i’ve got a feeling
shlomo halevi alkabetz, a sephardic kabbalist, in the 16th century, penned a love poem to the sabbath. the sabbath was a bride. his poem lecha dodi emerged to become liturgy for friday night shabbat services. to this day all over the world, every friday, lecha dodi is sung to welcome the sabbath.
lecha dodi’s translated lyrics include “let’s go, my beloved, to meet the bride, and let us welcome the presence of shabbat. ” wikipedia.org.
hundreds of years later, did a goth-post-punk-pop song channel this kabbalistic poem?
the accused song: “friday, i’m in love. ”
the accused band, “the cure,” with mr. robert smith penning the song.
as with some art pieces, perhaps you will have to squint a little to understand.
music writer jack whatley noted “it’s difficult to put your finger on it. you shouldn’t fall for it, but the likelihood is that whatever “the friday feeling” is, it infects you as the clock strikes 00:01 every week.” faroutmagazine.co.uk
mr. robert smith, the song’s author, noted ” when i came to do the words for it, i thought, why don’t i do a song about that friday feeling? it’s a thing you have at school, and lots of people work at jobs they don’t really enjoy. so that friday afternoon feeling is something you look forward to.” faroutmagazine.co.uk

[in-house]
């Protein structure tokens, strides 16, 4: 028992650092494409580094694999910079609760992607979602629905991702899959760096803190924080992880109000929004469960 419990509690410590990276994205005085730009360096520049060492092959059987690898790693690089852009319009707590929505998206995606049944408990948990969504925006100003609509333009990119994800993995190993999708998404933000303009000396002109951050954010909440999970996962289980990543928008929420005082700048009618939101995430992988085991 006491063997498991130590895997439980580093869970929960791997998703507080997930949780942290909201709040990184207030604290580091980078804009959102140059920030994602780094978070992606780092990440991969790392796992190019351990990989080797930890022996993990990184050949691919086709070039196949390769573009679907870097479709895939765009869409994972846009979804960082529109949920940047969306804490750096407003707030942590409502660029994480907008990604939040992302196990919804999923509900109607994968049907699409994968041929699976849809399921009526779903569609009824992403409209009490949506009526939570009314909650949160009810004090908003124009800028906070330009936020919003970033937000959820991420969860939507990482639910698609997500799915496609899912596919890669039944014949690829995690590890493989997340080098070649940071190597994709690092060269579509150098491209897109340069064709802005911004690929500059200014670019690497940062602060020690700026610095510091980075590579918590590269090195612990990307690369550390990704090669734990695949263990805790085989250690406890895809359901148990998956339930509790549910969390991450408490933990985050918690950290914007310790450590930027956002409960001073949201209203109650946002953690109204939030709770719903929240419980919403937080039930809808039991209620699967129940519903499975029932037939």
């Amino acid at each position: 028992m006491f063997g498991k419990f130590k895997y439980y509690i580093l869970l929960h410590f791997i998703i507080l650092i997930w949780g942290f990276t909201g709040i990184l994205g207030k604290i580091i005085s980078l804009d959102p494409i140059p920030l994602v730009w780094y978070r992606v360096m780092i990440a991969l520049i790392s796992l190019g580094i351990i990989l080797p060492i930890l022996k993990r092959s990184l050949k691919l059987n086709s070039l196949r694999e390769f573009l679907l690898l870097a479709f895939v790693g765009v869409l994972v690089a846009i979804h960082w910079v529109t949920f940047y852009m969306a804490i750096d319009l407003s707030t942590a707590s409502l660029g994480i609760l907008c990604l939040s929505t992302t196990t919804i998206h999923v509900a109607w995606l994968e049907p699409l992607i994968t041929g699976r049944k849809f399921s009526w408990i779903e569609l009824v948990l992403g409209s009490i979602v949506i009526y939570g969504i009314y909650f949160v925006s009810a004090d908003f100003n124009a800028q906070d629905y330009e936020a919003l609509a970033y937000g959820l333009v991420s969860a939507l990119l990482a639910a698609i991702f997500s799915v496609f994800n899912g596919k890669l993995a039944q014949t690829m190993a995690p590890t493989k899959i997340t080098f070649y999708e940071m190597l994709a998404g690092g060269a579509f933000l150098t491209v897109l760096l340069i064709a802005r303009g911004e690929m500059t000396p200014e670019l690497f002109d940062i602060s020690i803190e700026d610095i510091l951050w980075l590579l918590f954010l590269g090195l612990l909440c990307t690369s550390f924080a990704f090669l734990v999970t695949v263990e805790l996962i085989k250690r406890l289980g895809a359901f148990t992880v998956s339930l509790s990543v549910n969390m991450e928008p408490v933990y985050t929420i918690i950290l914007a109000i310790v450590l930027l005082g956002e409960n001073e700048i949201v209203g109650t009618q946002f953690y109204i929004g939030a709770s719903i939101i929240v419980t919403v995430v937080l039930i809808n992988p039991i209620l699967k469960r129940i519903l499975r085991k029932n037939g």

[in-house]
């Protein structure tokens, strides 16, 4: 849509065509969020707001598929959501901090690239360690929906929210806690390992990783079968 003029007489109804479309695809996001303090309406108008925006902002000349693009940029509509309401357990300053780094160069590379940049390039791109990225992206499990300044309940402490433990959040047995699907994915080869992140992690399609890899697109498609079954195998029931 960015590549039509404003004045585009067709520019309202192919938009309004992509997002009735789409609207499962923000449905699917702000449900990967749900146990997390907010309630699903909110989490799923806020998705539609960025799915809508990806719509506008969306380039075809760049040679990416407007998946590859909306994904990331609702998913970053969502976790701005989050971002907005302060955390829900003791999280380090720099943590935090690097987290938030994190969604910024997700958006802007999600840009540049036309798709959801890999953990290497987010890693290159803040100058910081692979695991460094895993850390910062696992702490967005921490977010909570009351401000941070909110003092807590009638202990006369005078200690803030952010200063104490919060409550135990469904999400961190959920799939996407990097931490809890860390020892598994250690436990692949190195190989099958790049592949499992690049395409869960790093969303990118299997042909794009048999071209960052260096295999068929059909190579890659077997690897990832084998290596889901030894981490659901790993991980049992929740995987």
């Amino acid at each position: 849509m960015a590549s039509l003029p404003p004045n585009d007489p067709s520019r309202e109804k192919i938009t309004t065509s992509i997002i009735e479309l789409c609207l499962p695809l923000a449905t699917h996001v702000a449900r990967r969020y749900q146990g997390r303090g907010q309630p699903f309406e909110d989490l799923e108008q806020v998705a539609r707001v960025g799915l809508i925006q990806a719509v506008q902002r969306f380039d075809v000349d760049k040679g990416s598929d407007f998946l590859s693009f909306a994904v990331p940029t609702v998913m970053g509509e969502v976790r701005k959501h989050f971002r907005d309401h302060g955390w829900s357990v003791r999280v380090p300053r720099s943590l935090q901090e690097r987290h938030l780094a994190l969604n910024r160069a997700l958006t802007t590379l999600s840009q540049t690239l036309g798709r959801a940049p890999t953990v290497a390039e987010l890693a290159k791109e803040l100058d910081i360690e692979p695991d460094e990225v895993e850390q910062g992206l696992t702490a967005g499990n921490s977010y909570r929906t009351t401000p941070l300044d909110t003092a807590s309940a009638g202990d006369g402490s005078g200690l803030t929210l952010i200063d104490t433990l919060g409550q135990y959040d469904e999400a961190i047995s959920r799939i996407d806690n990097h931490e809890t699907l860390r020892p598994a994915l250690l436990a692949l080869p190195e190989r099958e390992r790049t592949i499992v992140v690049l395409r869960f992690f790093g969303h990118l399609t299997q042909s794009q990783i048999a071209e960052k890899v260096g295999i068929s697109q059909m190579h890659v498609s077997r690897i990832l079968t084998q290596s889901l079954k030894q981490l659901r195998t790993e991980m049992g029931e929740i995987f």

he stated about the song that , “it’s so out of character – very optimistic and really out there in happy land. ” rollingstone. his inspiration was that he “met the others in the group outside this pub near the studios, and it was a friday afternoon,” “i’d been thinking, ‘has anyone ever done the days of the week?’ i felt really good about [the idea], and i wrote this song on the journey.” rollingstone
the song’s lyrics include ” i don’t care if monday’s blue, tuesday’s gray and wednesday too
thursday i don’t care about you, it’s friday, i’m in love.” musixmatch
the original days of the week story, not song, was in the book of genesis and it detailed god’s daily creation of the world. the story’s culmination was a day of rest, the sabbath. the ten commandments codified the sabbath. through the ten commandments, and the continuous sabbath observance over the millennia, societies both anticipate and take joy in the week ending. this anticipation and joy has turned into almost a universal love of the sabbath. thus, it can be argued that mr. robert smith, in song, tapped into the same love that shlomo halevi expressed some four hundred years prior.
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